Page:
Even before the Romans added Pomona to the Samhain festivities, the Celts traditionally roasted apples and nuts in the bonfires. Pomona’s associations strengthened the role and symbolism of this fruit in connection with the holiday. This may be the origin of the modern custom of “bobbing for apples.”
To do on Pomona’s Day:
- Plant an apple tree.
Trees set out during the autumn planting season have a chance for extra root growth before they leaf out in the spring. Invoking Pomona’s blessing for her favorite type of tree will help your apple sapling grow big and strong.
This is especially helpful for grafted trees, which are a little more fragile than self-rooted trees and can use a boost from the goddess of grafting.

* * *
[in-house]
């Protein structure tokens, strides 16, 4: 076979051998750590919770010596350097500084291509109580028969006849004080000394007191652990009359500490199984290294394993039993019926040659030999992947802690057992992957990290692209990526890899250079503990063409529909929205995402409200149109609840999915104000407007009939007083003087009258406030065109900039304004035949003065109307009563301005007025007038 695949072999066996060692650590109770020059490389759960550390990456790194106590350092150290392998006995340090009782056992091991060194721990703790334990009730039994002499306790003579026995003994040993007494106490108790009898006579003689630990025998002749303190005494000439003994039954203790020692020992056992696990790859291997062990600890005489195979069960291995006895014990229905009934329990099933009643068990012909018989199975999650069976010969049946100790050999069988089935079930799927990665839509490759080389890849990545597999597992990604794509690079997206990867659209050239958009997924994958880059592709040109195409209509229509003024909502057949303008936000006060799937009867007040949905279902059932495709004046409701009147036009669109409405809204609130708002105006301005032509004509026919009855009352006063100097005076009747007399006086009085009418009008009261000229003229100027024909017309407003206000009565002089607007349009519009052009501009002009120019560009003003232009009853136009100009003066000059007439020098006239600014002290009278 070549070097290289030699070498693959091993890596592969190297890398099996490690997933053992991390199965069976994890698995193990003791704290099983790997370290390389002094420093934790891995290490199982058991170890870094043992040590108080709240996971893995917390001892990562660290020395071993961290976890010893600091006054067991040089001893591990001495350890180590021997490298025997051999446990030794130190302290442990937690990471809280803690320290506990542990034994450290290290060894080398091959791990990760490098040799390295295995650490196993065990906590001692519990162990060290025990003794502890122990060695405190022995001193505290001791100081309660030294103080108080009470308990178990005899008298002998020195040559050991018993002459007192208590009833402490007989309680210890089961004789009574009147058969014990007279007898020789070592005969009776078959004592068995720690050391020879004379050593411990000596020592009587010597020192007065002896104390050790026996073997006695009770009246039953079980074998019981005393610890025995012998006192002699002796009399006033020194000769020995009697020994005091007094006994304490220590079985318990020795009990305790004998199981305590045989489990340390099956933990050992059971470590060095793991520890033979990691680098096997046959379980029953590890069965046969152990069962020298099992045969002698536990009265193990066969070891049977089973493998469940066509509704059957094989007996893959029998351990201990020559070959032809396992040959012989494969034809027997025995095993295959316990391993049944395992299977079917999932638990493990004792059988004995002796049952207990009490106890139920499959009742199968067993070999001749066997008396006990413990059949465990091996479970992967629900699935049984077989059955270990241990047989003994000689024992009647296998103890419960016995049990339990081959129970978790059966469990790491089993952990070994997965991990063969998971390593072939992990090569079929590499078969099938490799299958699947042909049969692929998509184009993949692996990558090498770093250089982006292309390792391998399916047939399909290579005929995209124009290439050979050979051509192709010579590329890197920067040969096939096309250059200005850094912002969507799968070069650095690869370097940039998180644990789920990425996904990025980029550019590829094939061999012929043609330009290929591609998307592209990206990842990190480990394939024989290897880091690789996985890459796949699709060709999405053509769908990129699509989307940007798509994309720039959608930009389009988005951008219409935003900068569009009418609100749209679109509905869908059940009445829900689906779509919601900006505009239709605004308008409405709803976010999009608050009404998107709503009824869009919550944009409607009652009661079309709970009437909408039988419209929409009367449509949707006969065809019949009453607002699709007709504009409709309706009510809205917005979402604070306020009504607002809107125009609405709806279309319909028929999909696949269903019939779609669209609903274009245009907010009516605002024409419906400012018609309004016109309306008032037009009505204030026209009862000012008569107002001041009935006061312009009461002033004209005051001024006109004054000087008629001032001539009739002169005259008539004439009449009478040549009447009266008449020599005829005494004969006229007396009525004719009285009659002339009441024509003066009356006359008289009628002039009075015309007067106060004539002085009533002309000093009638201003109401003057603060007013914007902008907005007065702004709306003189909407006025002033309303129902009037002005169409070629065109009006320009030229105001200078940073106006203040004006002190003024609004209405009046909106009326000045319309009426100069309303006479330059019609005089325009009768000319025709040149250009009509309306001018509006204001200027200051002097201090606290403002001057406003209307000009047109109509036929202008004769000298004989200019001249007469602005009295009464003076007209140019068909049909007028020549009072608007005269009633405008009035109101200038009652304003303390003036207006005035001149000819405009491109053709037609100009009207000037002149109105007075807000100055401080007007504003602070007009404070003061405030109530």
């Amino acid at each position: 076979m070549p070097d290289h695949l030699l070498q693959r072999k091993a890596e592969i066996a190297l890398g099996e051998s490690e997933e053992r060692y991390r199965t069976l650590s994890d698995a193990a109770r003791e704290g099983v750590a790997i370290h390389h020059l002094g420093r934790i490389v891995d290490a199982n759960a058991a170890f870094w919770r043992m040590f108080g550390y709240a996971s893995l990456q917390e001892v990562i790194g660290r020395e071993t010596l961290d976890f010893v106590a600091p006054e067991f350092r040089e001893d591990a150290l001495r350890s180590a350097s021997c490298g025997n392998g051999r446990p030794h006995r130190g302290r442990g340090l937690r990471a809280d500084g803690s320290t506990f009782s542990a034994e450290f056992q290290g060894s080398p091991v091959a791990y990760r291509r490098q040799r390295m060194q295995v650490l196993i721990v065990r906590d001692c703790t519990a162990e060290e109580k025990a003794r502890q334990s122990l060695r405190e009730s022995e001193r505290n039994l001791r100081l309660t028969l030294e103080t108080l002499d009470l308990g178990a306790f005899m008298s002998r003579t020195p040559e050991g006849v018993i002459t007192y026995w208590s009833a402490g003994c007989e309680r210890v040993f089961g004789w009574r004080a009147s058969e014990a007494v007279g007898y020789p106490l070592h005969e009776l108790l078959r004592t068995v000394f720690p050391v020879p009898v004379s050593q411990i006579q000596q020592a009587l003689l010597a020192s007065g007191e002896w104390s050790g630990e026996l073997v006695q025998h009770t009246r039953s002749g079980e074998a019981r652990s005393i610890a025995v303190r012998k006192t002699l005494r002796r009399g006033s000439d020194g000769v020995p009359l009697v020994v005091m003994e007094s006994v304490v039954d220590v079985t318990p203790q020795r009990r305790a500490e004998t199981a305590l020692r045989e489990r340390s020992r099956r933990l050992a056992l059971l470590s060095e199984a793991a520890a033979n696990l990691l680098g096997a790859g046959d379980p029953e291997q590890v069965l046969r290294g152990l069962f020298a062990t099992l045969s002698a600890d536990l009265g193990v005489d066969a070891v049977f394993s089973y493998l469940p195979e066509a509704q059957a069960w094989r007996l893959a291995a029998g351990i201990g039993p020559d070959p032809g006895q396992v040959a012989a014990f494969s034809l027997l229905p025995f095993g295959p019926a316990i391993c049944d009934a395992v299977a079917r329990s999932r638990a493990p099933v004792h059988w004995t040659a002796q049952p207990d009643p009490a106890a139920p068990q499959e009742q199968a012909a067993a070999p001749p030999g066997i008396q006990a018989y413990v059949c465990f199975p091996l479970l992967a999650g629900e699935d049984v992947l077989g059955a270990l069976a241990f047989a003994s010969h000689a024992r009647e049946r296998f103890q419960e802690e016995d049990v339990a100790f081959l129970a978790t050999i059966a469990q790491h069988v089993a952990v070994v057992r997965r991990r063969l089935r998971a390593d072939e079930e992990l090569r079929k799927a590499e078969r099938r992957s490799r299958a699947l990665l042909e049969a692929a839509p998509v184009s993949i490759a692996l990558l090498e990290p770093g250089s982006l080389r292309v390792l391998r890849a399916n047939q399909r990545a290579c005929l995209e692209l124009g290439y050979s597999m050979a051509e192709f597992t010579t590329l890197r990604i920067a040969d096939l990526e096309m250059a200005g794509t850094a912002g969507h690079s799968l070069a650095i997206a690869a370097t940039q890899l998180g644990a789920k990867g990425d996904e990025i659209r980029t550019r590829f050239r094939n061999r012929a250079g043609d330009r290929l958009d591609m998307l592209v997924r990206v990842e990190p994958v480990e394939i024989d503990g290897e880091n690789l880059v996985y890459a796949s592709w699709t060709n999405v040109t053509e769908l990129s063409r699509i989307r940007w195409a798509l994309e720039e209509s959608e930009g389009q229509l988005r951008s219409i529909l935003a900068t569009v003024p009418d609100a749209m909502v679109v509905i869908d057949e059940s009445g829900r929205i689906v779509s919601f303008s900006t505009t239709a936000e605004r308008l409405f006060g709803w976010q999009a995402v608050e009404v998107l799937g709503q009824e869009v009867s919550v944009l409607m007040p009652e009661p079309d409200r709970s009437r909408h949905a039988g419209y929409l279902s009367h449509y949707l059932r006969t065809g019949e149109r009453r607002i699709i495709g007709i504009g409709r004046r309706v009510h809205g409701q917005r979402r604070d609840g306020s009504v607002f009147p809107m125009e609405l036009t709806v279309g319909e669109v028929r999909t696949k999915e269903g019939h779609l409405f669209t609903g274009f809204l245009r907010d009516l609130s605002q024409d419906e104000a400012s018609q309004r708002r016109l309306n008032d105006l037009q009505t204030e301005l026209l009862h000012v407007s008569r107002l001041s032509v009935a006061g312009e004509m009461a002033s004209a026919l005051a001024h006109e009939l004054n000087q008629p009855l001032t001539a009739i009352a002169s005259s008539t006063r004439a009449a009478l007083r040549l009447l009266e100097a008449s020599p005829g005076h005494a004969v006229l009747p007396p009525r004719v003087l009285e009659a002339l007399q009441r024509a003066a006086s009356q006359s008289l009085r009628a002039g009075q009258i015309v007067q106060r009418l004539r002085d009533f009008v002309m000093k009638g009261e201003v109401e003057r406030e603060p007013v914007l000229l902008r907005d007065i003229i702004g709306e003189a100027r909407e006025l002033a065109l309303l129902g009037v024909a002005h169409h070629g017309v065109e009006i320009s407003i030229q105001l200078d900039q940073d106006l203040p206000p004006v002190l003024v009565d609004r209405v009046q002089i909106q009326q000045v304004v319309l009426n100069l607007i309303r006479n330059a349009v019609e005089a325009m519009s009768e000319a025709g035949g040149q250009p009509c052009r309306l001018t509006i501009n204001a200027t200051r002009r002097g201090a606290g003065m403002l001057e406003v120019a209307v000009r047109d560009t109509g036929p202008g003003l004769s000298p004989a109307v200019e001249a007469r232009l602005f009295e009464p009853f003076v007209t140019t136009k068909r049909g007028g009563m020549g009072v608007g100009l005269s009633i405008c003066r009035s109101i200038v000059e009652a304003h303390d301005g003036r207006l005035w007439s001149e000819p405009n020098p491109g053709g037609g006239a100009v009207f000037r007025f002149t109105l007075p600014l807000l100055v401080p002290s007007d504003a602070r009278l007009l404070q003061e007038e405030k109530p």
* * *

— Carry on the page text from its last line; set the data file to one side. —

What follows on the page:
- Do some divination.
Do divination or other magic with fruits and nuts. The seeds, peels, and flesh of fruiting plants are useful in many types of divination and spellcraft. At this time of year, the veil between worlds is thin, making divination easier and more effective.
Divination with apples includes such things as cutting the peel from an apple all in one strip and tossing it to reveal the initials of one’s future spouce, placing apple seeds on the coals to see if they lie quietly (fortelling a happy relationship) or fly apart (foretelling heartbreak), and cutting an apple in front of a mirror to scry one’s beloved.
- Practice some Apple Magick.